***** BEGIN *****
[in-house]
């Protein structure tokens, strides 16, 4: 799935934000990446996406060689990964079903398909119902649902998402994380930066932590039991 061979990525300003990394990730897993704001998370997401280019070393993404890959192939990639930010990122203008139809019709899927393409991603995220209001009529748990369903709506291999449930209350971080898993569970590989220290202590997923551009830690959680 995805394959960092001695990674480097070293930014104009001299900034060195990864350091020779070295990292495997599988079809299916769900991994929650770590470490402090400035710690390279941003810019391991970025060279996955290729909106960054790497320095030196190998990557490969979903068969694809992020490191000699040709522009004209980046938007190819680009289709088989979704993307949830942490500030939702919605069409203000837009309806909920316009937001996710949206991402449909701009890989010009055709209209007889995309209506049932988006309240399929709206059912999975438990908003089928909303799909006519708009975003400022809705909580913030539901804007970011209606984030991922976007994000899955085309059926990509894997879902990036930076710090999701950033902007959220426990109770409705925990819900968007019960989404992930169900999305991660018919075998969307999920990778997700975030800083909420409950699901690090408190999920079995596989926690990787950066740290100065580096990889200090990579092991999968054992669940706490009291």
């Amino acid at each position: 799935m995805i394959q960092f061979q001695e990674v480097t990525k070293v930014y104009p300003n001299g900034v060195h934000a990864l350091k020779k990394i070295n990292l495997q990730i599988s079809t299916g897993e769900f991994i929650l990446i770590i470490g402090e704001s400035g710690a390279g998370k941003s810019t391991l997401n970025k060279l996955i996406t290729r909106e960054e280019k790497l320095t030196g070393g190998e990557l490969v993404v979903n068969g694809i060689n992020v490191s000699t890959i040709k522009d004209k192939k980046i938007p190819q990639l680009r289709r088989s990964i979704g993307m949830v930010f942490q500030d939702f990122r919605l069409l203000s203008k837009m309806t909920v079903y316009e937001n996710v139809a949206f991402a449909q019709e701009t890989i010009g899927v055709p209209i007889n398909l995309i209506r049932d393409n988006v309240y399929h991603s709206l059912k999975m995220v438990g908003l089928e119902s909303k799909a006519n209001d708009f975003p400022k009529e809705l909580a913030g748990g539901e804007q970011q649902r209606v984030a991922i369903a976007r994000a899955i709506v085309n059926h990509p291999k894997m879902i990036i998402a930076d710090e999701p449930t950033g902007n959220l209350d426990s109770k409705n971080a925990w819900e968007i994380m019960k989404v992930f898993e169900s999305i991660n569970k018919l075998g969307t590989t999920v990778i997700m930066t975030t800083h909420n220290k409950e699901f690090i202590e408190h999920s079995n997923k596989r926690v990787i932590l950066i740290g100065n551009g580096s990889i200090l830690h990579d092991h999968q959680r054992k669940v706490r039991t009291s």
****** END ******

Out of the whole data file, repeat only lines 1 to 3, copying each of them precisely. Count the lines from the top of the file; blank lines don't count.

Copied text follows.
[in-house]
């Protein structure tokens, strides 16, 4: 799935934000990446996406060689990964079903398909119902649902998402994380930066932590039991 061979990525300003990394990730897993704001998370997401280019070393993404890959192939990639930010990122203008139809019709899927393409991603995220209001009529748990369903709506291999449930209350971080898993569970590989220290202590997923551009830690959680 995805394959960092001695990674480097070293930014104009001299900034060195990864350091020779070295990292495997599988079809299916769900991994929650770590470490402090400035710690390279941003810019391991970025060279996955290729909106960054790497320095030196190998990557490969979903068969694809992020490191000699040709522009004209980046938007190819680009289709088989979704993307949830942490500030939702919605069409203000837009309806909920316009937001996710949206991402449909701009890989010009055709209209007889995309209506049932988006309240399929709206059912999975438990908003089928909303799909006519708009975003400022809705909580913030539901804007970011209606984030991922976007994000899955085309059926990509894997879902990036930076710090999701950033902007959220426990109770409705925990819900968007019960989404992930169900999305991660018919075998969307999920990778997700975030800083909420409950699901690090408190999920079995596989926690990787950066740290100065580096990889200090990579092991999968054992669940706490009291």
């Amino acid at each position: 799935m995805i394959q960092f061979q001695e990674v480097t990525k070293v930014y104009p300003n001299g900034v060195h934000a990864l350091k020779k990394i070295n990292l495997q990730i599988s079809t299916g897993e769900f991994i929650l990446i770590i470490g402090e704001s400035g710690a390279g998370k941003s810019t391991l997401n970025k060279l996955i996406t290729r909106e960054e280019k790497l320095t030196g070393g190998e990557l490969v993404v979903n068969g694809i060689n992020v490191s000699t890959i040709k522009d004209k192939k980046i938007p190819q990639l680009r289709r088989s990964i979704g993307m949830v930010f942490q500030d939702f990122r919605l069409l203000s203008k837009m309806t909920v079903y316009e937001n996710v139809a949206f991402a449909q019709e701009t890989i010009g899927v055709p209209i007889n398909l995309i209506r049932d393409n988006v309240y399929h991603s709206l059912k999975m995220v438990g908003l089928e119902s909303k799909a006519n209001d708009f975003p400022k009529e809705l909580a913030g748990g539901e804007q970011q649902r209606v984030a991922i369903a976007r994000a899955i709506v085309n059926h990509p291999k894997m879902i990036i998402a930076d710090e999701p449930t950033g902007n959220l209350d426990s109770k409705n971080a925990w819900e968007i994380m019960k989404v992930f898993e169900s999305i991660n569970k018919l075998g969307t590989t999920v990778i997700m930066t975030t800083h909420n220290k409950e699901f690090i202590e408190h999920s079995n997923k596989r926690v990787i932590l950066i740290g100065n551009g580096s990889i200090l830690h990579d092991h999968q959680r054992k669940v706490r039991t009291s």